Some problems could have been prevented, however, and well-rounded realtors and developers might have been the answer.

        “During my career, I saw a lot of the ups and downs – a lot of boom and bust cycles -- of the real estate industry,” said Greg Winchester, a veteran real estate lender and financial services firm owner from Milton, Georgia. “But a lot of mistakes could have been avoided by young developers if they had the proper education and training that a program like Auburn’s Master of Real Estate and Development offers.

        “Historically, a lot of developers ended up in the business because they started out in one area – decided to take the risk – but didn’t have the foundational training in the disciplines that developers need.”

        greg

        Greg Winchester, Head of Industry and Alumni Relations.

        Winchester, former co-CEO of Trimont Real Estate Advisors, was introduced to the late Dr. Harris Hollans -- a finance professor in the Harbert College of Business who specialized in real estate, and that introduction led Winchester to Auburn’s Master of Real Estate and Development program, where he now serves as adjunct instructor and Head of Industry and Alumni Relations.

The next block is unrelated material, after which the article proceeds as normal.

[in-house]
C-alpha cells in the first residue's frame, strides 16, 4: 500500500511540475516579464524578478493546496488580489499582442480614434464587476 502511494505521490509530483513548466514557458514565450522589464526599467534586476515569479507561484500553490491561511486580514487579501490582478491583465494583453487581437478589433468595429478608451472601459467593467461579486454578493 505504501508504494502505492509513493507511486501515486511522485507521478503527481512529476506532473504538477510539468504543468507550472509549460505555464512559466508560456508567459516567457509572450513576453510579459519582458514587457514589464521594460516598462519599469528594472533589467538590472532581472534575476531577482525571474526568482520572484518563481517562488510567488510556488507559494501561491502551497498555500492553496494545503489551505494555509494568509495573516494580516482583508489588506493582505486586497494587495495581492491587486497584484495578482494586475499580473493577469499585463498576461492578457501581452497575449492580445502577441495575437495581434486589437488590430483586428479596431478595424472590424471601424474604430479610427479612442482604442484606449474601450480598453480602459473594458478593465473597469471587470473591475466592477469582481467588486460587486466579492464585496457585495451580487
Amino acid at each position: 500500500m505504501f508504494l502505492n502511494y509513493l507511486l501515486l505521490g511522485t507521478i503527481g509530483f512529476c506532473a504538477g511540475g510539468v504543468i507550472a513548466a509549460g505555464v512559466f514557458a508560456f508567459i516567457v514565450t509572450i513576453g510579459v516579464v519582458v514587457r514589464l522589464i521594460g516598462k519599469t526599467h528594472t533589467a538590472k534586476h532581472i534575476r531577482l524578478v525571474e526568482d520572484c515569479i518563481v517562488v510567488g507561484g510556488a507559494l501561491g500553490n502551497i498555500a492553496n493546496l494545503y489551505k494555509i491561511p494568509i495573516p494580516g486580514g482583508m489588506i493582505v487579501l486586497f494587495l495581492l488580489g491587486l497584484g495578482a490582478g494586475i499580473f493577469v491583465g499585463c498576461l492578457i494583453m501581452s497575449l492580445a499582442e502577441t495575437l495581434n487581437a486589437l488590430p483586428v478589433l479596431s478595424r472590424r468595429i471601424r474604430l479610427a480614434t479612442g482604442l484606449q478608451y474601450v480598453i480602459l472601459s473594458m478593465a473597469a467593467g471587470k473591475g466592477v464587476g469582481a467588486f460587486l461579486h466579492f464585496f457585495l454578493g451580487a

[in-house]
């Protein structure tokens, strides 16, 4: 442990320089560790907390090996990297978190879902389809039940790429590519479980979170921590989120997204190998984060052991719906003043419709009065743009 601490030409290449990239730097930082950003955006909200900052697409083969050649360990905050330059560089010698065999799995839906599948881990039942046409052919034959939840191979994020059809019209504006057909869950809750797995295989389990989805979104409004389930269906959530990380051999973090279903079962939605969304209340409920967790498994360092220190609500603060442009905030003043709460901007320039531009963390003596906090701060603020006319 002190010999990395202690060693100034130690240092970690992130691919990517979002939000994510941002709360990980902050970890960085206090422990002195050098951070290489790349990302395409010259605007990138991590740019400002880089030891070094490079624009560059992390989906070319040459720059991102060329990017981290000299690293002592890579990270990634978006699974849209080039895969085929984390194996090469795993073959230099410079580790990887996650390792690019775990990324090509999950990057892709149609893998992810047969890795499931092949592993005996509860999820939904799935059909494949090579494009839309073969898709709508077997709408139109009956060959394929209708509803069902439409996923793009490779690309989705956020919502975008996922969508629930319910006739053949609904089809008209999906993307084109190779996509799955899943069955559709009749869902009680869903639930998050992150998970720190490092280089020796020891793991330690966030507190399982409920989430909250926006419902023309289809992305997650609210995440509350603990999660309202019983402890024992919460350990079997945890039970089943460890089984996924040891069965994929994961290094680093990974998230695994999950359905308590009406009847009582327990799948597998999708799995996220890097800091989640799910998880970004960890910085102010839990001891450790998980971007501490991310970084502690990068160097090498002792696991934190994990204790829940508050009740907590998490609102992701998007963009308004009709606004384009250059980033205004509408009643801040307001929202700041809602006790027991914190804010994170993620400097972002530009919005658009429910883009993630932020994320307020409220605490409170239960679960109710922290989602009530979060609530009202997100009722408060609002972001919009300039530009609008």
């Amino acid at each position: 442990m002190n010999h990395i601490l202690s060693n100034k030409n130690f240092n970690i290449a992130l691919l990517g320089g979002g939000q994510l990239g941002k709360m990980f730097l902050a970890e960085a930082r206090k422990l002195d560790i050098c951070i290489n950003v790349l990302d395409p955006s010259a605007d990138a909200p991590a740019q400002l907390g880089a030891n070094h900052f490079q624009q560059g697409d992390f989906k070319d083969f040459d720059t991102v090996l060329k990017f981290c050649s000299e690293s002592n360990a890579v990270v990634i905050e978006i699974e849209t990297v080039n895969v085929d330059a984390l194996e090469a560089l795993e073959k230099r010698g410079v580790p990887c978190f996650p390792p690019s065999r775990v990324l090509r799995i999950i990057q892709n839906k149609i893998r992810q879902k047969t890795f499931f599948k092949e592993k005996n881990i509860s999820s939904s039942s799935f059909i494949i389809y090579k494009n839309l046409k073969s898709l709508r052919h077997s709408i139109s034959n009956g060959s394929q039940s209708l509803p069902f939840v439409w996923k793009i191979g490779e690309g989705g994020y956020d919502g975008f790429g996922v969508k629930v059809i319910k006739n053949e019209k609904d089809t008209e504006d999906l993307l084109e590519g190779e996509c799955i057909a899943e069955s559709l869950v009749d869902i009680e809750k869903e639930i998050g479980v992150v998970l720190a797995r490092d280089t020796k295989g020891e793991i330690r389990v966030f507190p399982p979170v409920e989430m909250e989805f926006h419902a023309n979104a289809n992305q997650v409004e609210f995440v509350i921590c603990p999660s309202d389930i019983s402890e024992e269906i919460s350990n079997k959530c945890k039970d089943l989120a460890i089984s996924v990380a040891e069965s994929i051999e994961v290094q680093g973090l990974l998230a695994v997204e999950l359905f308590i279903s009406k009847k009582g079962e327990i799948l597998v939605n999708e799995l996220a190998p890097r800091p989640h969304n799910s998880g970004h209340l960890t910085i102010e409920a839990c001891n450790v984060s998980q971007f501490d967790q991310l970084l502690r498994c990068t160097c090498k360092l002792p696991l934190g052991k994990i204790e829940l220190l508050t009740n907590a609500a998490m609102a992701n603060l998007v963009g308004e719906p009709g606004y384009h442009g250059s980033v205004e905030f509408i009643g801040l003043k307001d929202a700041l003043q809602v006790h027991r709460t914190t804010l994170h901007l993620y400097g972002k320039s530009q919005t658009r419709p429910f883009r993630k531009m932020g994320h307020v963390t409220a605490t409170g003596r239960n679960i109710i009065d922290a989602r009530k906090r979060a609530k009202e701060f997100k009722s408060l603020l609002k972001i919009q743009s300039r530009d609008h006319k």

The program has trained dozens of industry professionals since its inception – contractors who don’t understand the real estate angle of the business, or someone from the legal side of the business who doesn’t understand the nuances of design and building construction. Auburn MRED students are professional contractors, acquisition officers, realtors, lenders, developers, etc. and they are immersed in the complete study of the industry, not one specialty.

        “In my mind, this is a way to bring more professionalism to the industry and hopefully avoid some of the severe problems we’ve seen in the past,” Winchester added. “What this program does is allow the students, on an accelerated basis, to see a good foundational level of all aspects of development. Whereas, if you’re out operating on your own, you might know one or two different areas well, but then you’re just learning on the job. By coming in and doing this quickly, students are able to understand the principles, the terminology, and the best practices.”

        Whether it’s a development in Barcelona, or a multi-million dollar, mixed-use development in downtown Birmingham, students use their business and development savvy to draw proposals and plans.